Building specialist capability
In March 2017, the Commission sponsored five senior integrity leaders to attend Strategic Responses to Corruption, an executive workshop delivered by the Australian and New Zealand School of Government (ANZSOG) in collaboration with the Independent Commission Against Corruption (ICAC) NSW. This initiative continues our strong partnership with ANZSOG and our continued engagement with our anti-corruption counterparts across the jurisdictions.
The four day workshop was held at the Macquarie University Graduate School of Management in Sydney. The biennial workshop are for executives and managers with operational responsibility for work areas vulnerable to corruption.
Tony Hassall, Acting Corrective Services Commissioner, attended the workshop said the cycle of learning, reflecting and staying up to date with contemporary approaches and best practice never stops, and in his role as the Commissioner he was always looking for ways to continually improve on Corrective Services’ delivery to the community.
‘The reach of our work at Corrective Services is extensive towards our aim of safe, secure and just offender management. Strong and strategic responses to corruption are not only required in our internal systems and operations, but also in our close working relationships with authorities such as the Public Sector Commission, Corruption and Crime Commission, Office of the Inspector of Custodial Services, the State Coroner and the Prisoner Review Board,’ Mr Hassall said.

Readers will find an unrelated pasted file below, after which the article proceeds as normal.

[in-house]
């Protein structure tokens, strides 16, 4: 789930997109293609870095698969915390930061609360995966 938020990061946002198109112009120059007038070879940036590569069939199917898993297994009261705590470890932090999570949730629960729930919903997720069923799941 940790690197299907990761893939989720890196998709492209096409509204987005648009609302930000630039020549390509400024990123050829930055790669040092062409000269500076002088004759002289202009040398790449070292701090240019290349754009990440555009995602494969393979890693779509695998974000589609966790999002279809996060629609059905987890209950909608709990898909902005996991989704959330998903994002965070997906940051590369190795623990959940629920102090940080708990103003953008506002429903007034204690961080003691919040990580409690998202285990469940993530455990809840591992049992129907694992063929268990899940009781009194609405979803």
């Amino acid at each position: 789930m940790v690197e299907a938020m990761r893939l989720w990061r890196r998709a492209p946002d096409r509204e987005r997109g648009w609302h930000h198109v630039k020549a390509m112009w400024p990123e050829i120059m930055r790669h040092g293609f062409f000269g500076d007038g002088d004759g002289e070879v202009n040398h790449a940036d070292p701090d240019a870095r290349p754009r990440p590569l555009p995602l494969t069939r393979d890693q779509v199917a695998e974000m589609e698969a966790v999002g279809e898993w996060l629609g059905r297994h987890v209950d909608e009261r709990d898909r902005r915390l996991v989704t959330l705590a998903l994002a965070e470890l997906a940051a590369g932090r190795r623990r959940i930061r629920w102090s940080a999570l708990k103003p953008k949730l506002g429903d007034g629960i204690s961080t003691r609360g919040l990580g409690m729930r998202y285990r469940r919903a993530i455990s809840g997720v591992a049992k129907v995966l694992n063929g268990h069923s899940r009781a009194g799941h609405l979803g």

While perceptions of a lack of integrity in the corrections environment has dire consequences for the public’s trust its capability, Mr Hassall said, as an organisation, its purpose is predicated on maintenance of strong public trust in established processes and the rule of law.
‘I am grateful to the Public Sector Commission for providing me with the valuable opportunity to participate in the ANZSOG/ICAC workshop in Sydney and for facilitating my attendance.’
‘I have taken insights from the workshop and shared them with our team in the conduct and standards unit. It was a helpful reminder that we can’t be complacent about our approaches to managing integrity and conduct related matters in our workforce,’ Mr Hassall said.
Building capability in our leaders
Five senior integrity leaders were sponsored by the Commission to attend an executive workshop, delivered by ANZSOG in collaboration with the ICAC.
At the conclusion of the workshop participants come away with:
- an understanding of the main elements of the control environment, their impacts on corruption prevention and how they integrate
- a deeper awareness of what may motivate corrupt conduct and how they can use motivation to create positive change
- an understanding of the corruption prevention implications of organisational structures and boundaries
- comprehension of the controls inherent in tight operational arrangements, such as best-practice processes and performance metrics
- the ability to analyse operational arrangements for efficiency and effectiveness, identify points of weakness and the potential for corruption.
Page last updated 19 October 2017